If you’re thinking about quitting sports because you’ve gotten a few injuries as you age, think again. You might be exchanging your shinsplints for a heart attack.
That’s the implication from the latest studies on physical activity and aging.
In one, published last week in the British Journal of Sports Medicine, researchers found that old men in Oslo, Norway who exercised more were less likely to die. Much less likely.
Thirty minutes of moderate activity six days a week reduced the risk of dying over a 12-year-period by 40 percent.
The Consequence of Quitting Sports
Not only that, but those who were active in middle age, then stopped exercising before their seventies or eighties — the quitters, I call them — were just as likely to die as those who never exercised.
On the other hand, those who increased their activity after middle age also decreased their risk of dying by 44%. The effect was even bigger than the 31% decrease in mortality for men who quit smoking after middle age.
Looked at another way, the active men added three to five years to their lives on average just during the 12 years the researchers analyzed.
The More Exercise the Better
The study was a big one: the researchers started out in 1972 and 1973 by administering detailed questions to 5,738 men. They interviewed those who were still around again in 2000 . And they kept close track of who died up until 2011.
Meanwhile over in France, another group of researchers were also documenting a huge benefit to staying active in old age. They recruited 1,000 people who were 65 years old in 2001, then monitored their physical activity up until last year.
Last week they reported their results at EuroPRevent 2015, an international meeting on health research. Much like the Norwegians, the French researchers found that people who got at least 150 minutes of exercise per week were half as likely to die during those 13 years.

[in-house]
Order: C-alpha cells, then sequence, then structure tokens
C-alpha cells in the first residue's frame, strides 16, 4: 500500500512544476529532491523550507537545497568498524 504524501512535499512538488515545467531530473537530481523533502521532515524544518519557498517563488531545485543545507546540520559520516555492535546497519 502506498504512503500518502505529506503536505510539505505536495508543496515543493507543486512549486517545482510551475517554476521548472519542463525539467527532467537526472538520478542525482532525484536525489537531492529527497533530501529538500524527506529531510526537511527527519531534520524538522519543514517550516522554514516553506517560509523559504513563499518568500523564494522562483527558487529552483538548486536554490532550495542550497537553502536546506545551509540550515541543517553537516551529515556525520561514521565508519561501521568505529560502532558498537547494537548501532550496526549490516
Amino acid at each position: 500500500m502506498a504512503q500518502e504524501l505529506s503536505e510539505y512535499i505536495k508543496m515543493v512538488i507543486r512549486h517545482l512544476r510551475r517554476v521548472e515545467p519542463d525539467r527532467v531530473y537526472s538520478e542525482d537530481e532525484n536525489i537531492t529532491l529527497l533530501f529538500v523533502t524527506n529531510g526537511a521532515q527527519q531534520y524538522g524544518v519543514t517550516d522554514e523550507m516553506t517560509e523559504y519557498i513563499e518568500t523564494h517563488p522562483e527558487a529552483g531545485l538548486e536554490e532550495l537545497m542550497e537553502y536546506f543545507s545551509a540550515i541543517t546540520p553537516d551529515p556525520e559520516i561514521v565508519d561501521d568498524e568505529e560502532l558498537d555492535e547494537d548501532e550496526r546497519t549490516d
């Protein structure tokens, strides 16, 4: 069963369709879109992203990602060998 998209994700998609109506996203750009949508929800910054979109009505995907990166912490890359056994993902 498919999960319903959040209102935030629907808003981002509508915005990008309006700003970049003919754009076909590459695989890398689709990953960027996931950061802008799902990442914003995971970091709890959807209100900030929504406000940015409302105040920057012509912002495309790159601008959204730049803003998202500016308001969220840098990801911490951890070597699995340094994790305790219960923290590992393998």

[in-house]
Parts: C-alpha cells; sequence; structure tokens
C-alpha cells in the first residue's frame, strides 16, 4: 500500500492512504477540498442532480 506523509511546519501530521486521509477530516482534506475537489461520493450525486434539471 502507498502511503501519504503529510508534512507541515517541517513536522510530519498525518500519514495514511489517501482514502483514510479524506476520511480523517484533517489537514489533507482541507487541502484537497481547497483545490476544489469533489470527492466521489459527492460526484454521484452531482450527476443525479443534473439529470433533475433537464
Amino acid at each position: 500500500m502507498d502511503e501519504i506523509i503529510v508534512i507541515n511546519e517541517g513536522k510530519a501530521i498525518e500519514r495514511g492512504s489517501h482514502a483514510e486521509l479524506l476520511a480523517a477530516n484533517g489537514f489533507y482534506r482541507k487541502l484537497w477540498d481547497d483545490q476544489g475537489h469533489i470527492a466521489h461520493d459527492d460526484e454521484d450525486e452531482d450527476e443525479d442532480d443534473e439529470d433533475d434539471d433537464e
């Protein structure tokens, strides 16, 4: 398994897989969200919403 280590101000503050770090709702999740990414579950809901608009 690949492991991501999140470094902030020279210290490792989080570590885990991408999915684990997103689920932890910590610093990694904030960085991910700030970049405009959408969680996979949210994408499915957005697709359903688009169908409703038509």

And those who started being active in retirement reduced their risk of death by two thirds. The quitters, meanwhile, increased their risk of death.
Does a Little Bit Help?
Both studies found in general that the more their subjects exercised, the longer they lived. If there is a limit to this effect — some point at which people literally wear themselves out — these studies couldn’t capture it. (Some other studies have found an effect like this, but it’s controversial.)
The two studies differed on one key point: Does a little bit of exercise help at all? The French said, “Oui,” the Norwegians said, “Ikke.”
The difference may come from the way they divvied up their subjects. The Norwegians used these definitions:
- Sedentary: reading, watching television or other sedentary occupation.
- Light activity: walking, bicycling or other forms of physical activity including walking or bicycling to and from working place, and Sunday walk for at least four hours a week
- Moderate activity: exercise, sports, heavy gardening, etc, for at least four hours a week
- Vigorous activity: hard training or competitive sports regularly several times a week.
They found that men who did less than one hour of light activity per week didn’t significantly cut their risk of death compared to the sedentary men. But higher amounts of light activity reduced the risk by 32 to 56 percent.
On the other hand, less than an hour per week of vigorous exercise could cut the risk of death by 23 to 37 percent. And those who did at least three hours a week of vigorous exercise cut their risk of death by 36 to 49 percent.
The French divided their subjects up by metabolic equivalent of task (MET) hours. Watching TV is about one MET, vigorous sports like soccer, tennis and basketball are about eight METs and running a four-minute mile is about 23 METs.
In this study, people who exercised just 1-3.74 MET hours a week cut their risk of death by 51% over the study period, when compared to people who exercised less than one MET hour per week. But once again, the benefits increased with more exercise.
The bottom line: Stay in the game. If you’re getting hurt, quitting sports may not be the best answer. Instead, find ways to improve your strength, flexibility, and agility.
Photo: “Smoking” by Fabrizio Maestroni
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